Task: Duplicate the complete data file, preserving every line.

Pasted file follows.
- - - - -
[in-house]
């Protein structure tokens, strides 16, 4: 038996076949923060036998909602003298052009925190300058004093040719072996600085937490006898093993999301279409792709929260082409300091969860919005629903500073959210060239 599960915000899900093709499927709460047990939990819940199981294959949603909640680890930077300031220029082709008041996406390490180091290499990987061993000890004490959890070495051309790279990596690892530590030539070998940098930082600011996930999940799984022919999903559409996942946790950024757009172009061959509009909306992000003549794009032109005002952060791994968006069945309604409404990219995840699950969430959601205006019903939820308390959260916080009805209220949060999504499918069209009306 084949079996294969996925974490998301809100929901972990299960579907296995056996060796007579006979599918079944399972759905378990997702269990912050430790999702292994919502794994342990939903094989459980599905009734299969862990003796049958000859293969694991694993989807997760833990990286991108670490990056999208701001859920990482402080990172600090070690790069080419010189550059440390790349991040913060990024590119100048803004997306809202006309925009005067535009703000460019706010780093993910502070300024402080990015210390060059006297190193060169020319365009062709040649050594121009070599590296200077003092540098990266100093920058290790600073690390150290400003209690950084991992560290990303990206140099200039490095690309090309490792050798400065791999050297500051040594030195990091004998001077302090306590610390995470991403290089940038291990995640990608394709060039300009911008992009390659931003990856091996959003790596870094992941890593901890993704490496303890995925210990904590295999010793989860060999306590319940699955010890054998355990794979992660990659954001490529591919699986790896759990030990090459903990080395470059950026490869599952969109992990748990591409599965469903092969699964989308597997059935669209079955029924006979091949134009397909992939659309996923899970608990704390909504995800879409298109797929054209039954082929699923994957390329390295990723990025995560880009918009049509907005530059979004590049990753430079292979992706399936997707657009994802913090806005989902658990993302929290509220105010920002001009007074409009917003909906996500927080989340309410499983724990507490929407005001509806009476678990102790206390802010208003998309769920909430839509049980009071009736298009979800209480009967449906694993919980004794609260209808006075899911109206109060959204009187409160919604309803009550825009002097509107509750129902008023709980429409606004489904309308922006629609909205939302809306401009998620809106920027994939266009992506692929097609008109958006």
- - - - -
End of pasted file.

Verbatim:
[in-house]
């Protein structure tokens, strides 16, 4: 038996076949923060036998909602003298052009925190300058004093040719072996600085937490006898093993999301279409792709929260082409300091969860919005629903500073959210060239 599960915000899900093709499927709460047990939990819940199981294959949603909640680890930077300031220029082709008041996406390490180091290499990987061993000890004490959890070495051309790279990596690892530590030539070998940098930082600011996930999940799984022919999903559409996942946790950024757009172009061959509009909306992000003549794009032109005002952060791994968006069945309604409404990219995840699950969430959601205006019903939820308390959260916080009805209220949060999504499918069209009306 084949079996294969996925974490998301809100929901972990299960579907296995056996060796007579006979599918079944399972759905378990997702269990912050430790999702292994919502794994342990939903094989459980599905009734299969862990003796049958000859293969694991694993989807997760833990990286991108670490990056999208701001859920990482402080990172600090070690790069080419010189550059440390790349991040913060990024590119100048803004997306809202006309925009005067535009703000460019706010780093993910502070300024402080990015210390060059006297190193060169020319365009062709040649050594121009070599590296200077003092540098990266100093920058290790600073690390150290400003209690950084991992560290990303990206140099200039490095690309090309490792050798400065791999050297500051040594030195990091004998001077302090306590610390995470991403290089940038291990995640990608394709060039300009911008992009390659931003990856091996959003790596870094992941890593901890993704490496303890995925210990904590295999010793989860060999306590319940699955010890054998355990794979992660990659954001490529591919699986790896759990030990090459903990080395470059950026490869599952969109992990748990591409599965469903092969699964989308597997059935669209079955029924006979091949134009397909992939659309996923899970608990704390909504995800879409298109797929054209039954082929699923994957390329390295990723990025995560880009918009049509907005530059979004590049990753430079292979992706399936997707657009994802913090806005989902658990993302929290509220105010920002001009007074409009917003909906996500927080989340309410499983724990507490929407005001509806009476678990102790206390802010208003998309769920909430839509049980009071009736298009979800209480009967449906694993919980004794609260209808006075899911109206109060959204009187409160919604309803009550825009002097509107509750129902008023709980429409606004489904309308922006629609909205939302809306401009998620809106920027994939266009992506692929097609008109958006």